If you read my post about External Microphones, you’ll remember that I left you with a new mic and no idea how to use it! Time to remedy that fact. Get comfortable in your computer chair, because I’m starting now.
I left you with a note that a shotgun microphone is probably the best for a beginner, but I didn’t tell you why. The reason comes from ease of use. As I learned the hard way on iSundae, jumping headlong into the world of multiple microphones and mixers is not for the first time mic user. You’re better off with a good shotgun mic and a converter cable to get it to your camera.
A lot of sound quality comes from how you hold the microphone. With any microphone, you want to point it right at where the sound is coming from. In most cases this is your actor’s mouth. You’ve probably figured out that this means that somebody will have to hold the microphone. You’re right! “But how do I hold it?” you ask. Well, I’ll tell you.
First of all, never, never, never set the microphone on the ground. Have you ever put your ear on the ground and listened? No? Go try it. I’ll wait (it works better on hard floors). Okay, you’re back. Notice that your hearing is amplified? You can hear anything that touches that floor. So can your microphone. Get the picture? Memorize that, folks. It’s probably one of the best sound rules you can know.
The pros have special poles for getting the microphone off the ground and right over the actor’s head. They call them “boom poles” and sell them for bundles of money that almost nobody on a budget can afford. Let me tell you a secret: Those “boom poles” are just glorified broom handles! Go to the hardware store and buy a paint pole, a paint roller, and a roll of duct tape (better yet, go to a musician’s supply store and buy some gaffer’s tape, which is more expensive, but it does a better job). Take the rolling part off of the roller, screw what’s left to your paint pole, and tape your mic to what was the paint roller. Ta-da! Instant boom pole. The second picture is of my custom boom pole that I made out of some discarded microphone stands. It has the advantage of not having to tape the mic to it. I bring this up to point out that all the pole has to do is raise your mic off the ground. It can be whatever you like!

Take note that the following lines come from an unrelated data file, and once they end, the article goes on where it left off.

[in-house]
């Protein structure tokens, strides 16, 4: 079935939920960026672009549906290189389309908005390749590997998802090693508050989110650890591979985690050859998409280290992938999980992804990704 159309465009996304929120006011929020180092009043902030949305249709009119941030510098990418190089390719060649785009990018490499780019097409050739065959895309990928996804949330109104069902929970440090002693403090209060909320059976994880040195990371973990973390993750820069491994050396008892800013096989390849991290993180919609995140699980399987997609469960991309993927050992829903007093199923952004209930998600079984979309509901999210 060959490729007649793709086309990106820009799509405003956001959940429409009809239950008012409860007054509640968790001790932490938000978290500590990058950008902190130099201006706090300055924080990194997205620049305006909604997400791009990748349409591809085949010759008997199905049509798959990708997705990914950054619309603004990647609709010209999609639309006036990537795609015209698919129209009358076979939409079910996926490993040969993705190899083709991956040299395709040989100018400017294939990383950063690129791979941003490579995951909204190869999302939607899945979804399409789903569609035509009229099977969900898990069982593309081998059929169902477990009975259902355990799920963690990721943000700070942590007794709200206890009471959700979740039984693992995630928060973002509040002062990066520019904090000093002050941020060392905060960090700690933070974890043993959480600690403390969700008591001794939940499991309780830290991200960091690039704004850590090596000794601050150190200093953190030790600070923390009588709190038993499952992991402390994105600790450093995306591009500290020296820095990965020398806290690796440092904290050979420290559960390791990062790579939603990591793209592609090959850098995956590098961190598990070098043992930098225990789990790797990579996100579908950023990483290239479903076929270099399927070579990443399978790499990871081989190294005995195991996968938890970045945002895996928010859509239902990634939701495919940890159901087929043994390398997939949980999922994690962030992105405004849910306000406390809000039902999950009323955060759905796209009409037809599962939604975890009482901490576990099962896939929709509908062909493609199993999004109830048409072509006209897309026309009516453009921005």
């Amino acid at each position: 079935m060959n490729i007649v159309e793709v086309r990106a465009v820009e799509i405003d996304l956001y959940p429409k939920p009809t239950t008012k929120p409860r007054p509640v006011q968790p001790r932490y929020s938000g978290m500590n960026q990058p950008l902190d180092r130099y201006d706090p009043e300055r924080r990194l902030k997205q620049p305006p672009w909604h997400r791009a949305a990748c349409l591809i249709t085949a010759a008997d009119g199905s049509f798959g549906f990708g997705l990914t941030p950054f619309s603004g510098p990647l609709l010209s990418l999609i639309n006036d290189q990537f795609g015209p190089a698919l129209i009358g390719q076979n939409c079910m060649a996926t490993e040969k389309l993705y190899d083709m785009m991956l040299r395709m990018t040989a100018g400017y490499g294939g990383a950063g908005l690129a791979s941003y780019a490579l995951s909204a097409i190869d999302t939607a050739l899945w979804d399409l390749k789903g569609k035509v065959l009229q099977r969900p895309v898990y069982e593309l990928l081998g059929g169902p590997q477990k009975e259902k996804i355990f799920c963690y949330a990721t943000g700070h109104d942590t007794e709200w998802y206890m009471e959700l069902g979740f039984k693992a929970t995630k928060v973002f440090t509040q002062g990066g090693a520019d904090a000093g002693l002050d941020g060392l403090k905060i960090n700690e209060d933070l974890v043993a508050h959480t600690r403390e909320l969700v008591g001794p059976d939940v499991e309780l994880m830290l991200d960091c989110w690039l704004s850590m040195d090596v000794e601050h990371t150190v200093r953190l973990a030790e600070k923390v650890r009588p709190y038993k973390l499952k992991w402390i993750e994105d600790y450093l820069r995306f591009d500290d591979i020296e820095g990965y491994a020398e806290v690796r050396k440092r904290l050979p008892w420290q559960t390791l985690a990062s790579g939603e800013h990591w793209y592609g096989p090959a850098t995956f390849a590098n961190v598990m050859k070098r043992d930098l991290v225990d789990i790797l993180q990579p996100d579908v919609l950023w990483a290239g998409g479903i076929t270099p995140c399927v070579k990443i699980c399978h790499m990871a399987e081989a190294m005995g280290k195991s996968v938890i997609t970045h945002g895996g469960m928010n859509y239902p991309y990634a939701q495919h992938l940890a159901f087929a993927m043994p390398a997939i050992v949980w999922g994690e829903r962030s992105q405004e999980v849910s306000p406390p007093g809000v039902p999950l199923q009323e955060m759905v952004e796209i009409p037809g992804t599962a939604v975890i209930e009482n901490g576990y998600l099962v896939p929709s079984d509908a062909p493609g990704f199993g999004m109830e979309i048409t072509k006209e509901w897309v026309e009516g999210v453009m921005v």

Of course, a boom pole is not always practical. This is when you take the mic off the pole and hold it. Find somebody (like you!) who is passionate for good audio to do this, because they’ll probably have to crouch or lie on the floor or ground for take after take. Strong legs are a plus, too. Just make sure you point the microphone at the actor’s mouth. Also, don’t move your fingers (this applies to boom poles too)! This makes a drumming noise that is not only nasty-sounding, but also a pain to remove.
For both of these applications, the microphone operator should be moving the mic to follow the audio. This means that if an actor is walking, he must follow them (quietly!). If there are two actors in the scene, he should be moving the mic to point at the one who is talking. This takes practice, so don’t be discouraged if you don’t get it right on the first take. Make sure that somebody is wearing headphones to monitor the sound, and test the sound before you start shooting. Testing is quite simple. Plug in the mic, plug in some headphones, put the actors where they will be, and tell them to talk in normal voices. You’ll know when you need to get closer.
How close should you get with the mic? As close as you can without getting in the shot. You’ll have to decide which method works best for the particular set. Don’t worry, it comes easy with practice (notice a pattern?).
One last thing. You may see some microphone stands advertised and think, “I can’t afford $50 for a pole on a base!” Neither can I. Here’s the stand my dad cooked up out of spare parts. Again, the point here is to show that you can improvise almost everything but the cables and microphone. You don’t have to settle for the expensive glorified broom handles that they sell to pros. Make it up and have fun doing it!
If you got anything out of this discussion, I’d love to hear from you. Leave a comment and tell us about your microphone adventures.